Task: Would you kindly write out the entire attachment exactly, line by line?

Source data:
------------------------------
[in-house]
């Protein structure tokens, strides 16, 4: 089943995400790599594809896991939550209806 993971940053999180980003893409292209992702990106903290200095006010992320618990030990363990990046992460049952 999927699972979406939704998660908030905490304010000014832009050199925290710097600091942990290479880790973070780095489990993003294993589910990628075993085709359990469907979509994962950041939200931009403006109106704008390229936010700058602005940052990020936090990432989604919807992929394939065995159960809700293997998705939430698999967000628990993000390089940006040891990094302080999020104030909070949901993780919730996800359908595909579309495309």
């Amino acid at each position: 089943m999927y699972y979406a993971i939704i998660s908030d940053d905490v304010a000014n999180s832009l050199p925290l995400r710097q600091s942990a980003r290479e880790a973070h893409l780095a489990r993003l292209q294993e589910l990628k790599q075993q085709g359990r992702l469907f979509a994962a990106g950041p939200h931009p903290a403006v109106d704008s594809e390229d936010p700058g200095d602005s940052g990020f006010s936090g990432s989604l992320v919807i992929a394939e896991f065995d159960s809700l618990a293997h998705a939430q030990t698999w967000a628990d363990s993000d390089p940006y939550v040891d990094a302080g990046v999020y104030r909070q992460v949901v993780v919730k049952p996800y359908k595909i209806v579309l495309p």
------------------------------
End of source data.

[in-house]
């Protein structure tokens, strides 16, 4: 089943995400790599594809896991939550209806 993971940053999180980003893409292209992702990106903290200095006010992320618990030990363990990046992460049952 999927699972979406939704998660908030905490304010000014832009050199925290710097600091942990290479880790973070780095489990993003294993589910990628075993085709359990469907979509994962950041939200931009403006109106704008390229936010700058602005940052990020936090990432989604919807992929394939065995159960809700293997998705939430698999967000628990993000390089940006040891990094302080999020104030909070949901993780919730996800359908595909579309495309």
């Amino acid at each position: 089943m999927y699972y979406a993971i939704i998660s908030d940053d905490v304010a000014n999180s832009l050199p925290l995400r710097q600091s942990a980003r290479e880790a973070h893409l780095a489990r993003l292209q294993e589910l990628k790599q075993q085709g359990r992702l469907f979509a994962a990106g950041p939200h931009p903290a403006v109106d704008s594809e390229d936010p700058g200095d602005s940052g990020f006010s936090g990432s989604l992320v919807i992929a394939e896991f065995d159960s809700l618990a293997h998705a939430q030990t698999w967000a628990d363990s993000d390089p940006y939550v040891d990094a302080g990046v999020y104030r909070q992460v949901v993780v919730k049952p996800y359908k595909i209806v579309l495309p």